OROVILLE, Calif. — State officials charged with managing Oroville Dam created an unprecedented evacuation emergency last February in part by ignoring the advice of technical experts and trying to avoid flooding a powerhouse, an independent investigator concluded in a scathing report released Friday morning.
The Independent Forensic Team Report, after an investigation that stretched through most of last year, also found that the California Department of Water Resources suffers from a bureaucratic, insular culture that hasn't matured to prioritize safety, and that the result has been, in part, a failure to learn from the latest advances in the industry.
"Like many other large dam owners, DWR has been somewhat overconfident and complacent regarding the integrity of its civil infrastructure and has tended to emphasize shorter-term operational considerations," the report said. "Combined with cost pressures, this resulted in strained internal relationships and inadequate priority for dam safety."
But the problems that built up to last February's near-catastrophe also extend all the way back to the construction of Oroville Dam, America's tallest at 742 feet. The spillway cracked almost immediately after construction, the investigators found, but that was never treated as a serious issue.
In addition, they said, dam operators accepted wrong information for decades about the quality of rock beneath the spillway. So they were unprepared for the scale of damage once a slab lifted and water poured into the hole.
The report stops short of laying direct responsibility, however.
"The incident cannot reasonably be 'blamed' mainly on any one individual, group, or organization," the summary says.
In fact, the report's author's issued a stark warning to the entire industry, raising questions for any community downstream of large dams. Many of the Oroville failings apply broadly to dam managers, they wrote.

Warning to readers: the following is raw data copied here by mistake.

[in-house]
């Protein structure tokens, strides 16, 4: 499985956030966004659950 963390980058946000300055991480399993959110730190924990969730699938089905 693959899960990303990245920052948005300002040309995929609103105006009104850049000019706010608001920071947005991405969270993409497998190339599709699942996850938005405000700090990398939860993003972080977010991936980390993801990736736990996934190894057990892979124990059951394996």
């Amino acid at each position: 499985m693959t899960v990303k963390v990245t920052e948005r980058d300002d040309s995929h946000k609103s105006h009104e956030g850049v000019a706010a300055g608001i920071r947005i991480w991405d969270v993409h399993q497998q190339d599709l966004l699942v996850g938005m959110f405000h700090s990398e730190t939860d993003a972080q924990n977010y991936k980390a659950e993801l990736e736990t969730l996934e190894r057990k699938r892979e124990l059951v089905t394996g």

"The question is whether dam owners, regulators, and other dam safety professionals will recognize that many of these lessons are actually still to be learned. Although the practice of dam safety has certainly improved since the 1970s, the fact that this incident happened to the owner of the tallest dam in the United States, under regulation of a federal agency, with repeated evaluation by reputable outside consultants, in a state with a leading dam safety regulatory program, is a wake-up call for everyone involved in dam safety."
The Independent Forensic Team consists of six experts recommended by the Association of State Dam Safety Officials and the United States Society on Dams. The experts worked under contracts with the state DWR, but, the report says, they acted with complete independence and did not run their findings by DWR for approval before making the report final.
According to a prepared statement by the DWR, the department agreed with the conclusion of the findings, stating that "all dam owners need to reassess current procedures."
“We strongly supported having an independent assessment of the spillway failure and take the findings very seriously,” said DWR Director Grant Davis. “This report is consistent with the independent team's initial technical findings from last May which were fully incorporated in the design of the reconstructed spillways. As we have done in the past, we will carefully assess this report, share it with the entire dam safety community and incorporate the lessons learned going forward to ensure California continues to lead the nation on dam safety.”
DWR officials also stated that the department has already made "significant progress to bolster the dam safety program" by including comprehensive inspections to include "extensive hydrologic, structural a geotechnical work and a thorough investigation of records."
They agreed that the report was a "wake-up call for everyone involved in dam safety."
"During the incident, our sole focus was protecting public safety,” said Joel Ledesma, deputy director of the State Water Project. “DWR supported this independent assessment – so we can learn from the past and continue to improve now and into the future.”
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